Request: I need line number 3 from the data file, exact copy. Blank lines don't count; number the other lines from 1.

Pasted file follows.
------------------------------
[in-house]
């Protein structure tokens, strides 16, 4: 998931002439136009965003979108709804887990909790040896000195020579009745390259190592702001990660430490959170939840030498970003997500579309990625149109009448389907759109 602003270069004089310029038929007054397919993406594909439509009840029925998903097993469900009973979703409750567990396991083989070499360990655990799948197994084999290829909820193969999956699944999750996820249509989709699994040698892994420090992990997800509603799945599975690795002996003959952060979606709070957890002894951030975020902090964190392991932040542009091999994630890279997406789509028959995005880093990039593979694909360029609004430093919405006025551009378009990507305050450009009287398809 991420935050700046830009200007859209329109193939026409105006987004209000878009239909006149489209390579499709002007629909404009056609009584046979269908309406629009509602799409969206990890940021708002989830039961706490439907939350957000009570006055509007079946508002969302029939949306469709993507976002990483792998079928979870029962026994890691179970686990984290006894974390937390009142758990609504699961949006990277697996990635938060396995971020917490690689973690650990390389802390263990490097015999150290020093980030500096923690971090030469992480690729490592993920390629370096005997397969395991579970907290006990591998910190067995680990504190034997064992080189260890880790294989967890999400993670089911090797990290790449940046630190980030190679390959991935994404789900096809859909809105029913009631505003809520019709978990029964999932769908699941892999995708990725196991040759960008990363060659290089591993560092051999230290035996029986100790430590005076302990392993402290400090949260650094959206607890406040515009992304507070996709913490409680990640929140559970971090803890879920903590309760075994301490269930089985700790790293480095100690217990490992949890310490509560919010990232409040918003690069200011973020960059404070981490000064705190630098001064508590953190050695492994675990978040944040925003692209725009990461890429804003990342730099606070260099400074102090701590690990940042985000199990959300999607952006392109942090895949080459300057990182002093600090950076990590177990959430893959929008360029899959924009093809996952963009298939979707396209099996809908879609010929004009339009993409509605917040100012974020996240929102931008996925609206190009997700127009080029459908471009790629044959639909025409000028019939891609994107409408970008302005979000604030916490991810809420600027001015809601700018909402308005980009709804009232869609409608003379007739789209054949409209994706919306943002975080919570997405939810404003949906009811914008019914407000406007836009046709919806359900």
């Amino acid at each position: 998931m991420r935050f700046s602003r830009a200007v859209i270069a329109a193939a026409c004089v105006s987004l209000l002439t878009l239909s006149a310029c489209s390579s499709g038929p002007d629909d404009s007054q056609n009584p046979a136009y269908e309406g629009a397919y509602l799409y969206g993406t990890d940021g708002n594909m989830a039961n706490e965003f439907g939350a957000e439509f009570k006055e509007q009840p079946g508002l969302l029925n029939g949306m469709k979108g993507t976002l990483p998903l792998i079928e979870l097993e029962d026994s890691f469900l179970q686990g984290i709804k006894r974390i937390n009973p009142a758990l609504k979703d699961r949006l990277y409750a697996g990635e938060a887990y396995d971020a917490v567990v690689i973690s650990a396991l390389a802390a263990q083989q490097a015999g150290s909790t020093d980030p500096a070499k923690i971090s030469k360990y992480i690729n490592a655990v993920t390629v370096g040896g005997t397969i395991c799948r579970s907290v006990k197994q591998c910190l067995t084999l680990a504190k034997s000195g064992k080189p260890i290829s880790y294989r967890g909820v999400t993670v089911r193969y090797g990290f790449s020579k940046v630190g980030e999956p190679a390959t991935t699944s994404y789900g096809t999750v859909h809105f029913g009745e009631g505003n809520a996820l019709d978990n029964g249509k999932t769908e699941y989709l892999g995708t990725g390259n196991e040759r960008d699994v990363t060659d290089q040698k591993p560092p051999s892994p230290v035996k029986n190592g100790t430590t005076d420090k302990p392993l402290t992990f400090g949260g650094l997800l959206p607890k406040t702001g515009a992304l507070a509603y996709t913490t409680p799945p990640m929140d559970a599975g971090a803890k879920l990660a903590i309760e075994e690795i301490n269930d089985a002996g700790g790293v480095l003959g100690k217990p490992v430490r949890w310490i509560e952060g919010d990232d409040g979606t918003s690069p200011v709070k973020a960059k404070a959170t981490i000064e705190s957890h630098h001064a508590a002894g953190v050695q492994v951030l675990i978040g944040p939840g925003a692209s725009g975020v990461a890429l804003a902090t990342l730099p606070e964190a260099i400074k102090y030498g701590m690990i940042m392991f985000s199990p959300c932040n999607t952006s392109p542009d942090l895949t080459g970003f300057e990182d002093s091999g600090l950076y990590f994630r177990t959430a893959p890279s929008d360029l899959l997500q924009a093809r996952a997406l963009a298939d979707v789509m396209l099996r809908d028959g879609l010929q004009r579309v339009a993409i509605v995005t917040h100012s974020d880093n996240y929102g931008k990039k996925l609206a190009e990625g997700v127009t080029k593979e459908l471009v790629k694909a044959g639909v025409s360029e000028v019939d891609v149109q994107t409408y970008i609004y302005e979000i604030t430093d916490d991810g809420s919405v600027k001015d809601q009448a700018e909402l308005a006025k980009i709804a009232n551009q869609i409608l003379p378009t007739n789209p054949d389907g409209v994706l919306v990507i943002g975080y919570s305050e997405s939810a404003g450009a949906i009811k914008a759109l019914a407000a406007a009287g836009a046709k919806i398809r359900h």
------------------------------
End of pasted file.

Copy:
């Amino acid at each position: 998931m991420r935050f700046s602003r830009a200007v859209i270069a329109a193939a026409c004089v105006s987004l209000l002439t878009l239909s006149a310029c489209s390579s499709g038929p002007d629909d404009s007054q056609n009584p046979a136009y269908e309406g629009a397919y509602l799409y969206g993406t990890d940021g708002n594909m989830a039961n706490e965003f439907g939350a957000e439509f009570k006055e509007q009840p079946g508002l969302l029925n029939g949306m469709k979108g993507t976002l990483p998903l792998i079928e979870l097993e029962d026994s890691f469900l179970q686990g984290i709804k006894r974390i937390n009973p009142a758990l609504k979703d699961r949006l990277y409750a697996g990635e938060a887990y396995d971020a917490v567990v690689i973690s650990a396991l390389a802390a263990q083989q490097a015999g150290s909790t020093d980030p500096a070499k923690i971090s030469k360990y992480i690729n490592a655990v993920t390629v370096g040896g005997t397969i395991c799948r579970s907290v006990k197994q591998c910190l067995t084999l680990a504190k034997s000195g064992k080189p260890i290829s880790y294989r967890g909820v999400t993670v089911r193969y090797g990290f790449s020579k940046v630190g980030e999956p190679a390959t991935t699944s994404y789900g096809t999750v859909h809105f029913g009745e009631g505003n809520a996820l019709d978990n029964g249509k999932t769908e699941y989709l892999g995708t990725g390259n196991e040759r960008d699994v990363t060659d290089q040698k591993p560092p051999s892994p230290v035996k029986n190592g100790t430590t005076d420090k302990p392993l402290t992990f400090g949260g650094l997800l959206p607890k406040t702001g515009a992304l507070a509603y996709t913490t409680p799945p990640m929140d559970a599975g971090a803890k879920l990660a903590i309760e075994e690795i301490n269930d089985a002996g700790g790293v480095l003959g100690k217990p490992v430490r949890w310490i509560e952060g919010d990232d409040g979606t918003s690069p200011v709070k973020a960059k404070a959170t981490i000064e705190s957890h630098h001064a508590a002894g953190v050695q492994v951030l675990i978040g944040p939840g925003a692209s725009g975020v990461a890429l804003a902090t990342l730099p606070e964190a260099i400074k102090y030498g701590m690990i940042m392991f985000s199990p959300c932040n999607t952006s392109p542009d942090l895949t080459g970003f300057e990182d002093s091999g600090l950076y990590f994630r177990t959430a893959p890279s929008d360029l899959l997500q924009a093809r996952a997406l963009a298939d979707v789509m396209l099996r809908d028959g879609l010929q004009r579309v339009a993409i509605v995005t917040h100012s974020d880093n996240y929102g931008k990039k996925l609206a190009e990625g997700v127009t080029k593979e459908l471009v790629k694909a044959g639909v025409s360029e000028v019939d891609v149109q994107t409408y970008i609004y302005e979000i604030t430093d916490d991810g809420s919405v600027k001015d809601q009448a700018e909402l308005a006025k980009i709804a009232n551009q869609i409608l003379p378009t007739n789209p054949d389907g409209v994706l919306v990507i943002g975080y919570s305050e997405s939810a404003g450009a949906i009811k914008a759109l019914a407000a406007a009287g836009a046709k919806i398809r359900h």